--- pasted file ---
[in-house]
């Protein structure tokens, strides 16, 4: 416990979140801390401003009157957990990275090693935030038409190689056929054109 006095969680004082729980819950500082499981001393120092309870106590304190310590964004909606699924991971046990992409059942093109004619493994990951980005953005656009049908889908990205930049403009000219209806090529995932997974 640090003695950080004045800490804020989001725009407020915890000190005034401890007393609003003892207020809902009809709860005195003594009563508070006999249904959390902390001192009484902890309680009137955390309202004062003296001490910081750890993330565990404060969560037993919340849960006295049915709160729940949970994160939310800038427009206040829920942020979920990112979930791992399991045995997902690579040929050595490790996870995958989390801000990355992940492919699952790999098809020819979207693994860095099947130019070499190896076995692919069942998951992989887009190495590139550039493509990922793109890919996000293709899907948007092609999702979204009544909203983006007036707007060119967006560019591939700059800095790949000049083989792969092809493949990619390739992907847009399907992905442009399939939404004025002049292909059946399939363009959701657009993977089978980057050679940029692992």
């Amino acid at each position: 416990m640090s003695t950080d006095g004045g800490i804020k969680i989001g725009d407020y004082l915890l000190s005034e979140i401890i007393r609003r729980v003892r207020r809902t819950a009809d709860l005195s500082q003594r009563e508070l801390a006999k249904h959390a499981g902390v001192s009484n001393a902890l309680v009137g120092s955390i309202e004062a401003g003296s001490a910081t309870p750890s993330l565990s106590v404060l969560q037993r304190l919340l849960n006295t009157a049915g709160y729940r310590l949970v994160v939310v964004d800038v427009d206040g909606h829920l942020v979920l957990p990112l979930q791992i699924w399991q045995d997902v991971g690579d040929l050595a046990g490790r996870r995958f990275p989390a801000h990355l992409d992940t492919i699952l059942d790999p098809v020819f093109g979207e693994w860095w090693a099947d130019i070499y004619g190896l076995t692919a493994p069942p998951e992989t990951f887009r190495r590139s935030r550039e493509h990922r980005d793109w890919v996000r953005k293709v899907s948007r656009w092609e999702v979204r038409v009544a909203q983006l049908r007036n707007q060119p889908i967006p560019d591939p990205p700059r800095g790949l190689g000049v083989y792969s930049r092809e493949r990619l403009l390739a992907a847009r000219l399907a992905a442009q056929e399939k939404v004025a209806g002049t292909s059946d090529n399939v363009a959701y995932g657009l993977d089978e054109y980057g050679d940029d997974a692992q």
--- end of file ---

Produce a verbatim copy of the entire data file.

[in-house]
């Protein structure tokens, strides 16, 4: 416990979140801390401003009157957990990275090693935030038409190689056929054109 006095969680004082729980819950500082499981001393120092309870106590304190310590964004909606699924991971046990992409059942093109004619493994990951980005953005656009049908889908990205930049403009000219209806090529995932997974 640090003695950080004045800490804020989001725009407020915890000190005034401890007393609003003892207020809902009809709860005195003594009563508070006999249904959390902390001192009484902890309680009137955390309202004062003296001490910081750890993330565990404060969560037993919340849960006295049915709160729940949970994160939310800038427009206040829920942020979920990112979930791992399991045995997902690579040929050595490790996870995958989390801000990355992940492919699952790999098809020819979207693994860095099947130019070499190896076995692919069942998951992989887009190495590139550039493509990922793109890919996000293709899907948007092609999702979204009544909203983006007036707007060119967006560019591939700059800095790949000049083989792969092809493949990619390739992907847009399907992905442009399939939404004025002049292909059946399939363009959701657009993977089978980057050679940029692992």
């Amino acid at each position: 416990m640090s003695t950080d006095g004045g800490i804020k969680i989001g725009d407020y004082l915890l000190s005034e979140i401890i007393r609003r729980v003892r207020r809902t819950a009809d709860l005195s500082q003594r009563e508070l801390a006999k249904h959390a499981g902390v001192s009484n001393a902890l309680v009137g120092s955390i309202e004062a401003g003296s001490a910081t309870p750890s993330l565990s106590v404060l969560q037993r304190l919340l849960n006295t009157a049915g709160y729940r310590l949970v994160v939310v964004d800038v427009d206040g909606h829920l942020v979920l957990p990112l979930q791992i699924w399991q045995d997902v991971g690579d040929l050595a046990g490790r996870r995958f990275p989390a801000h990355l992409d992940t492919i699952l059942d790999p098809v020819f093109g979207e693994w860095w090693a099947d130019i070499y004619g190896l076995t692919a493994p069942p998951e992989t990951f887009r190495r590139s935030r550039e493509h990922r980005d793109w890919v996000r953005k293709v899907s948007r656009w092609e999702v979204r038409v009544a909203q983006l049908r007036n707007q060119p889908i967006p560019d591939p990205p700059r800095g790949l190689g000049v083989y792969s930049r092809e493949r990619l403009l390739a992907a847009r000219l399907a992905a442009q056929e399939k939404v004025a209806g002049t292909s059946d090529n399939v363009a959701y995932g657009l993977d089978e054109y980057g050679d940029d997974a692992q």